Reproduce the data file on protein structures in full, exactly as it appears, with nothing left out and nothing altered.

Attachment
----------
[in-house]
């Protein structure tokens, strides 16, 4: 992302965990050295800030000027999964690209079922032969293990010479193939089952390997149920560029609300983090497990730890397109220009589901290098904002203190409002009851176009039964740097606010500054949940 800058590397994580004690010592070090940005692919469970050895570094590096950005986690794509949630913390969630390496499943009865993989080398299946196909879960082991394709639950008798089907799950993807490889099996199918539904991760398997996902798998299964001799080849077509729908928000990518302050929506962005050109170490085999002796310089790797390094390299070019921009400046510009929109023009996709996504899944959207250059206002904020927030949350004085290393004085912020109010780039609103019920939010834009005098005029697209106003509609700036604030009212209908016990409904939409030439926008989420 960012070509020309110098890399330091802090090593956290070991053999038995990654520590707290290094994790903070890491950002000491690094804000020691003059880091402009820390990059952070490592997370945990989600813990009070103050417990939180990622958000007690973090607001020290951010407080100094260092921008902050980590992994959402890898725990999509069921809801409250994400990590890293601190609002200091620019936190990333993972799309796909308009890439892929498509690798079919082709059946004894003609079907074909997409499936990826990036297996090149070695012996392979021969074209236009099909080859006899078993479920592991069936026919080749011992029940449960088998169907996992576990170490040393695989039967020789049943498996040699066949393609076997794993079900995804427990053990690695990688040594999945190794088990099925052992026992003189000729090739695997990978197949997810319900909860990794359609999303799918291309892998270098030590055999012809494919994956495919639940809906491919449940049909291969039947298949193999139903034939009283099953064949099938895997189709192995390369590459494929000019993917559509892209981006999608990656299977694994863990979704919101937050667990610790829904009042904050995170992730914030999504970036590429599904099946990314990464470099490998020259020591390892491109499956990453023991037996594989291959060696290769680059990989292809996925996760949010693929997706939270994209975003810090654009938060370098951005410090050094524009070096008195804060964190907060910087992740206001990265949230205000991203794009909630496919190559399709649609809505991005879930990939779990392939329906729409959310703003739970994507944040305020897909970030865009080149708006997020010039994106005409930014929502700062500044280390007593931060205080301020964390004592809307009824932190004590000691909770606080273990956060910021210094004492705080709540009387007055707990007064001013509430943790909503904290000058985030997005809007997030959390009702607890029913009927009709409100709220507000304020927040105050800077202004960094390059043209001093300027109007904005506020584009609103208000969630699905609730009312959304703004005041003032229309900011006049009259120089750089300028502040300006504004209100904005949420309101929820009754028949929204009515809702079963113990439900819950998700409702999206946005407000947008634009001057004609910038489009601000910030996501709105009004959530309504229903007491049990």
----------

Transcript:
[in-house]
């Protein structure tokens, strides 16, 4: 992302965990050295800030000027999964690209079922032969293990010479193939089952390997149920560029609300983090497990730890397109220009589901290098904002203190409002009851176009039964740097606010500054949940 800058590397994580004690010592070090940005692919469970050895570094590096950005986690794509949630913390969630390496499943009865993989080398299946196909879960082991394709639950008798089907799950993807490889099996199918539904991760398997996902798998299964001799080849077509729908928000990518302050929506962005050109170490085999002796310089790797390094390299070019921009400046510009929109023009996709996504899944959207250059206002904020927030949350004085290393004085912020109010780039609103019920939010834009005098005029697209106003509609700036604030009212209908016990409904939409030439926008989420 960012070509020309110098890399330091802090090593956290070991053999038995990654520590707290290094994790903070890491950002000491690094804000020691003059880091402009820390990059952070490592997370945990989600813990009070103050417990939180990622958000007690973090607001020290951010407080100094260092921008902050980590992994959402890898725990999509069921809801409250994400990590890293601190609002200091620019936190990333993972799309796909308009890439892929498509690798079919082709059946004894003609079907074909997409499936990826990036297996090149070695012996392979021969074209236009099909080859006899078993479920592991069936026919080749011992029940449960088998169907996992576990170490040393695989039967020789049943498996040699066949393609076997794993079900995804427990053990690695990688040594999945190794088990099925052992026992003189000729090739695997990978197949997810319900909860990794359609999303799918291309892998270098030590055999012809494919994956495919639940809906491919449940049909291969039947298949193999139903034939009283099953064949099938895997189709192995390369590459494929000019993917559509892209981006999608990656299977694994863990979704919101937050667990610790829904009042904050995170992730914030999504970036590429599904099946990314990464470099490998020259020591390892491109499956990453023991037996594989291959060696290769680059990989292809996925996760949010693929997706939270994209975003810090654009938060370098951005410090050094524009070096008195804060964190907060910087992740206001990265949230205000991203794009909630496919190559399709649609809505991005879930990939779990392939329906729409959310703003739970994507944040305020897909970030865009080149708006997020010039994106005409930014929502700062500044280390007593931060205080301020964390004592809307009824932190004590000691909770606080273990956060910021210094004492705080709540009387007055707990007064001013509430943790909503904290000058985030997005809007997030959390009702607890029913009927009709409100709220507000304020927040105050800077202004960094390059043209001093300027109007904005506020584009609103208000969630699905609730009312959304703004005041003032229309900011006049009259120089750089300028502040300006504004209100904005949420309101929820009754028949929204009515809702079963113990439900819950998700409702999206946005407000947008634009001057004609910038489009601000910030996501709105009004959530309504229903007491049990």